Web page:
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I've implemented a deserialization routine for an object using the << stream operator. The routine itself uses an istreambuf_iterator<char> to extract characters from the stream one by one, in order to construct the object.

Ultimately, my goal is to be able to iterate over a stream using an istream_iterator<MyObject> and insert each object into a vector. Pretty standard, except I'm having trouble getting the istream_iterator to stop iterating when it hits end-of-stream. Right now, it just loops forever, even though calls to istream::tellg() indicate I'm at the end of the file.

Here's code to reproduce the problem:

struct Foo
{
    Foo() { }    
    Foo(char a_, char b_) : a(a_), b(b_) { }

    char a;
    char b;
};

// Output stream operator
std::ostream& operator << (std::ostream& os, const Foo& f)
{
    os << f.a << f.b;
    return os;
}

// Input stream operator
std::istream& operator >> (std::istream& is, Foo& f)
{
    if (is.good()) 
    {
        std::istreambuf_iterator<char> it(is);
        std::istreambuf_iterator<char> end;

        if (it != end) {
            f.a = *it++;
            f.b = *it++;
        }
    }
    return is;
}

int main()
{
    {
        std::ofstream ofs("foo.txt");
        ofs << Foo('a', 'b') << Foo('c', 'd');
    }

    std::ifstream ifs("foo.txt");
    std::istream_iterator<Foo> it(ifs);
    std::istream_iterator<Foo> end;
    for (; it != end; ++it) cout << *it << endl; // iterates infinitely
}

I know in this trivial example I don't even need istreambuf_iterator, but I'm just trying to simplify the problem so it's more likely people will answer my question.

So the problem here is that even though the istreambuf_iterator reaches the end of the stream buffer, the actual stream itself doesn't enter an EOF state. Calls to istream::eof() return false, even though istream::tellg() returns the last byte in the file, and istreambuf_iterator<char>(ifs) compares true to istreambuf_iterator<char>(), meaning I'm definitely at the end of the stream.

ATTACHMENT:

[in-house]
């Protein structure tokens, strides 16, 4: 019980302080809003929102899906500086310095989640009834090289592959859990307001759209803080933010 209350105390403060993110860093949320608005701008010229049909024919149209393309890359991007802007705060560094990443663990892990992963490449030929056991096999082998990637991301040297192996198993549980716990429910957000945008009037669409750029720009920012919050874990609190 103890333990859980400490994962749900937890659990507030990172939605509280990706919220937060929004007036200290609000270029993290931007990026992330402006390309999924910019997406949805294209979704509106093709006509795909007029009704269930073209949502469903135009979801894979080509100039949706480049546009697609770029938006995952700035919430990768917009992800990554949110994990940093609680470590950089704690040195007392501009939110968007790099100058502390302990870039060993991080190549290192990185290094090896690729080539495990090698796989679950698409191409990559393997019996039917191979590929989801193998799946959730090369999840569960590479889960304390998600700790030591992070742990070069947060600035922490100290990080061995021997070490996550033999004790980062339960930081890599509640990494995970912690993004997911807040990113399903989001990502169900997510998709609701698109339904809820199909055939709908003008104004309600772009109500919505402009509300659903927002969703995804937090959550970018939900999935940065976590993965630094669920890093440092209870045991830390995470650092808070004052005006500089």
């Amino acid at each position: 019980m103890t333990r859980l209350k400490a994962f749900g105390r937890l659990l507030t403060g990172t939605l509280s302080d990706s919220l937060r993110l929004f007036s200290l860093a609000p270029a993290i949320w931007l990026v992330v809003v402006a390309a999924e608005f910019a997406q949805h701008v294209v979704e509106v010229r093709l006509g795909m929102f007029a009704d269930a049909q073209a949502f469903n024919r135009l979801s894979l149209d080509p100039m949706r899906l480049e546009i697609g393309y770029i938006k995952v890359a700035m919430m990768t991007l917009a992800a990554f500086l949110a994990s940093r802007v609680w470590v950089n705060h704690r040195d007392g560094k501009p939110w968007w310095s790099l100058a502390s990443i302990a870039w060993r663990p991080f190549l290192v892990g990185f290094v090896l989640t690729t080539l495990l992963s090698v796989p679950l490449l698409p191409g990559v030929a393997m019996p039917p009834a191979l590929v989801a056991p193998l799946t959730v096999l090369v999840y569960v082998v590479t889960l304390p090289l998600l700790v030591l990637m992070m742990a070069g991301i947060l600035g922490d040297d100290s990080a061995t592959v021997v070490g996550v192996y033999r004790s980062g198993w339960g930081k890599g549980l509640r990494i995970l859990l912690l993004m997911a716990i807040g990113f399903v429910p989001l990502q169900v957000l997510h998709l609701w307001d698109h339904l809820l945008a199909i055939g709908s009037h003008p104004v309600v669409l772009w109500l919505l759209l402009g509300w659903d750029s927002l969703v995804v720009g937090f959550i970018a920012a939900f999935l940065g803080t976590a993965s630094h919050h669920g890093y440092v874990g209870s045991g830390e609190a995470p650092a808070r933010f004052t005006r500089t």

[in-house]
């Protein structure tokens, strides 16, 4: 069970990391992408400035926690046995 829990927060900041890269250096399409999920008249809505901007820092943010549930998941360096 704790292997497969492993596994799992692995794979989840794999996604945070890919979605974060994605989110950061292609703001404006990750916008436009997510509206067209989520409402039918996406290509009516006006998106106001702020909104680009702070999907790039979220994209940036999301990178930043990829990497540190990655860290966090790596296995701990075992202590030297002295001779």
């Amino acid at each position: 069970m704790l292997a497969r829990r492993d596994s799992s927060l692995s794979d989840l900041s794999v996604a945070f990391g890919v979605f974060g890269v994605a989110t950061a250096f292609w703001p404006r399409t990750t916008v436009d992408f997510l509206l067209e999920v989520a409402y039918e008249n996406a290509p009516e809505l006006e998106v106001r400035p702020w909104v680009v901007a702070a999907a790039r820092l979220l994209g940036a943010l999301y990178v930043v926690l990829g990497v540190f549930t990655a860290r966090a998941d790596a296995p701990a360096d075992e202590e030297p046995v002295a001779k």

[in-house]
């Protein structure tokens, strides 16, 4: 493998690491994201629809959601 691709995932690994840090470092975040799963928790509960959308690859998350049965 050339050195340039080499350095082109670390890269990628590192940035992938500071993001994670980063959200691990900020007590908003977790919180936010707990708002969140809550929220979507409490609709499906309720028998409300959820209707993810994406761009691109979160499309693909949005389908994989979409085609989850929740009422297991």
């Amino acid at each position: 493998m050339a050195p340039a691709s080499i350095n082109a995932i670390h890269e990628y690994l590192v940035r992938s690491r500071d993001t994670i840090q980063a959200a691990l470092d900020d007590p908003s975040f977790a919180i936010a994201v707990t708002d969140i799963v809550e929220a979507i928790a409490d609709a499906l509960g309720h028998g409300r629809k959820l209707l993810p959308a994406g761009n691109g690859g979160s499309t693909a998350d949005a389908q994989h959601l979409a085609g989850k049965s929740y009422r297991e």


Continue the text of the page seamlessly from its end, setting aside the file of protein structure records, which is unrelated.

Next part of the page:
I looked at the IOstreams library code to see exactly how it's determining whether an istream_iterator is at the end position, and basically it checks if istream::operator void*() const evaluates to true. This istream library function simply returns:

return this->fail() ? 0 : const_cast<basic_ios*>(this);

In other words, it returns 0 (false) if the failbit is set. It then compares this value to the same value in a default-constructed instance of istream_iterator to determine if we're at the end.

So I tried manually setting the failbit in my std::istream& operator >> (std::istream& is, Foo& f) routine when the istreambuf_iterator compares true to the end iterator. This worked perfectly, and properly terminated the loop. But now I'm really confused. It seems that istream_iterator definitely checks for std::ios::failbit in order to signify an "end-of-stream" condition. But isn't that what std::ios::eofbit is for? I thought failbit was for error conditions, like for example if the underlying file of an fstream couldn't be opened or something.

So, why do I need to call istream::setstate(std::ios::failbit) to get the loop to terminate?

share|improve this question
    
looping forever indicates the stream has gone bad. The question is why? –  Loki Astari Nov 11 '10 at 1:50
    
@Martin, well, even if I replace the file stream with an std::stringstream, the same problem occurs. So this can't be some kind of low-level file-related problem. –  Channel72 Nov 11 '10 at 1:53
    
Reading @PigBen's answer. The reason is that at the outer level you are using istream_iterator (in the for_each) and istreambuf_iterator internally (operatro >>). You need to be consistent in your usage. USe istreambuf_iterators in both situations and it should work. –  Loki Astari Nov 11 '10 at 18:17

5 Answers 5

up vote 4 down vote accepted